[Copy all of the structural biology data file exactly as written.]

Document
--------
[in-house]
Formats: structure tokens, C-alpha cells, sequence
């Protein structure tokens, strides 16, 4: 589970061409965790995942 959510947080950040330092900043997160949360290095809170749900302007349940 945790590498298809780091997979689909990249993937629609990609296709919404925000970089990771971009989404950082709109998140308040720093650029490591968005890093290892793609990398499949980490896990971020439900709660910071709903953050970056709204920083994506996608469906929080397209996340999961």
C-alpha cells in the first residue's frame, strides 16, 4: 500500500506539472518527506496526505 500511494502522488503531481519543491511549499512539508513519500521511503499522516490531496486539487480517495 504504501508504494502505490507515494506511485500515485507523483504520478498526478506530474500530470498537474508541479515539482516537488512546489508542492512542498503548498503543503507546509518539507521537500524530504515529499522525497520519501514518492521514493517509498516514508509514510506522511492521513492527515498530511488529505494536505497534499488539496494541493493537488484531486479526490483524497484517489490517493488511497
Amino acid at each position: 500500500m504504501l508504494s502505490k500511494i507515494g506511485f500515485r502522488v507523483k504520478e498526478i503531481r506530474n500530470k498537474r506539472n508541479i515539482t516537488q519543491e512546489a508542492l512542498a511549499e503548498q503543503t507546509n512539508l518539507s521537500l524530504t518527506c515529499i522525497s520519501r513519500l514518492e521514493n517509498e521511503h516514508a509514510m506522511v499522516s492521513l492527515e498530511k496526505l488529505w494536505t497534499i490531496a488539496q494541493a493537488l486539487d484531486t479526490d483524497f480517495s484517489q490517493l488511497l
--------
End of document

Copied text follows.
[in-house]
Formats: structure tokens, C-alpha cells, sequence
């Protein structure tokens, strides 16, 4: 589970061409965790995942 959510947080950040330092900043997160949360290095809170749900302007349940 945790590498298809780091997979689909990249993937629609990609296709919404925000970089990771971009989404950082709109998140308040720093650029490591968005890093290892793609990398499949980490896990971020439900709660910071709903953050970056709204920083994506996608469906929080397209996340999961």
C-alpha cells in the first residue's frame, strides 16, 4: 500500500506539472518527506496526505 500511494502522488503531481519543491511549499512539508513519500521511503499522516490531496486539487480517495 504504501508504494502505490507515494506511485500515485507523483504520478498526478506530474500530470498537474508541479515539482516537488512546489508542492512542498503548498503543503507546509518539507521537500524530504515529499522525497520519501514518492521514493517509498516514508509514510506522511492521513492527515498530511488529505494536505497534499488539496494541493493537488484531486479526490483524497484517489490517493488511497
Amino acid at each position: 500500500m504504501l508504494s502505490k500511494i507515494g506511485f500515485r502522488v507523483k504520478e498526478i503531481r506530474n500530470k498537474r506539472n508541479i515539482t516537488q519543491e512546489a508542492l512542498a511549499e503548498q503543503t507546509n512539508l518539507s521537500l524530504t518527506c515529499i522525497s520519501r513519500l514518492e521514493n517509498e521511503h516514508a509514510m506522511v499522516s492521513l492527515e498530511k496526505l488529505w494536505t497534499i490531496a488539496q494541493a493537488l486539487d484531486t479526490d483524497f480517495s484517489q490517493l488511497l